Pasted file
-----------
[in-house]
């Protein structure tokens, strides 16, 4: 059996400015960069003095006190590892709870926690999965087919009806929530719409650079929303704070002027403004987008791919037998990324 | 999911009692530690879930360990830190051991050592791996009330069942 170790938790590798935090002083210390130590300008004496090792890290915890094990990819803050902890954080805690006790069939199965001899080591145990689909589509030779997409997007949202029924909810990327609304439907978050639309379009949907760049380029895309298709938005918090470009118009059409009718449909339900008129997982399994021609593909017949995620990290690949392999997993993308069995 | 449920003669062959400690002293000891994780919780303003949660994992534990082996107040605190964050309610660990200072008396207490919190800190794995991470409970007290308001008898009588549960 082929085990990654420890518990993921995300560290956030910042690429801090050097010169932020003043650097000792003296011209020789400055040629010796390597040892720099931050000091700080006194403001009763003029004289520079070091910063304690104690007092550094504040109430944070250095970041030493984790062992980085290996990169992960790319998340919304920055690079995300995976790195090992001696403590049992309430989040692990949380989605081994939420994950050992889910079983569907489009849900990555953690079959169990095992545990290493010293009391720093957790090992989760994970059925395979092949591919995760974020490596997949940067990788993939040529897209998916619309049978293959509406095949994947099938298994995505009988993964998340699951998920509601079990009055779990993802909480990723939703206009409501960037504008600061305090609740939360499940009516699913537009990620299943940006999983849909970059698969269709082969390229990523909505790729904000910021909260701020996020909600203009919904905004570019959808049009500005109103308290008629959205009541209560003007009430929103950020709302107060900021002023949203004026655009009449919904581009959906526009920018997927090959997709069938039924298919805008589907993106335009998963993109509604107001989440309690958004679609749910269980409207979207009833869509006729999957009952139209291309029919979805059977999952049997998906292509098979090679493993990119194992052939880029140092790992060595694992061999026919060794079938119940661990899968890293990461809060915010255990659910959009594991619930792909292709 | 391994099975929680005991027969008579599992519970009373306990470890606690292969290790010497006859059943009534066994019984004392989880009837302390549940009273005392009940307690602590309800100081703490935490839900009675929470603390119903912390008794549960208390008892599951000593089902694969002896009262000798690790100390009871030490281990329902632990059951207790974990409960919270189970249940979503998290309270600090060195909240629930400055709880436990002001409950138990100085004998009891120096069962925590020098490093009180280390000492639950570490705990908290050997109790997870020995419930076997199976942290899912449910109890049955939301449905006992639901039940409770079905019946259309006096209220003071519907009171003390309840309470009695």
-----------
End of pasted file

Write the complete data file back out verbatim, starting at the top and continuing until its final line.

[in-house]
């Protein structure tokens, strides 16, 4: 059996400015960069003095006190590892709870926690999965087919009806929530719409650079929303704070002027403004987008791919037998990324 | 999911009692530690879930360990830190051991050592791996009330069942 170790938790590798935090002083210390130590300008004496090792890290915890094990990819803050902890954080805690006790069939199965001899080591145990689909589509030779997409997007949202029924909810990327609304439907978050639309379009949907760049380029895309298709938005918090470009118009059409009718449909339900008129997982399994021609593909017949995620990290690949392999997993993308069995 | 449920003669062959400690002293000891994780919780303003949660994992534990082996107040605190964050309610660990200072008396207490919190800190794995991470409970007290308001008898009588549960 082929085990990654420890518990993921995300560290956030910042690429801090050097010169932020003043650097000792003296011209020789400055040629010796390597040892720099931050000091700080006194403001009763003029004289520079070091910063304690104690007092550094504040109430944070250095970041030493984790062992980085290996990169992960790319998340919304920055690079995300995976790195090992001696403590049992309430989040692990949380989605081994939420994950050992889910079983569907489009849900990555953690079959169990095992545990290493010293009391720093957790090992989760994970059925395979092949591919995760974020490596997949940067990788993939040529897209998916619309049978293959509406095949994947099938298994995505009988993964998340699951998920509601079990009055779990993802909480990723939703206009409501960037504008600061305090609740939360499940009516699913537009990620299943940006999983849909970059698969269709082969390229990523909505790729904000910021909260701020996020909600203009919904905004570019959808049009500005109103308290008629959205009541209560003007009430929103950020709302107060900021002023949203004026655009009449919904581009959906526009920018997927090959997709069938039924298919805008589907993106335009998963993109509604107001989440309690958004679609749910269980409207979207009833869509006729999957009952139209291309029919979805059977999952049997998906292509098979090679493993990119194992052939880029140092790992060595694992061999026919060794079938119940661990899968890293990461809060915010255990659910959009594991619930792909292709 | 391994099975929680005991027969008579599992519970009373306990470890606690292969290790010497006859059943009534066994019984004392989880009837302390549940009273005392009940307690602590309800100081703490935490839900009675929470603390119903912390008794549960208390008892599951000593089902694969002896009262000798690790100390009871030490281990329902632990059951207790974990409960919270189970249940979503998290309270600090060195909240629930400055709880436990002001409950138990100085004998009891120096069962925590020098490093009180280390000492639950570490705990908290050997109790997870020995419930076997199976942290899912449910109890049955939301449905006992639901039940409770079905019946259309006096209220003071519907009171003390309840309470009695």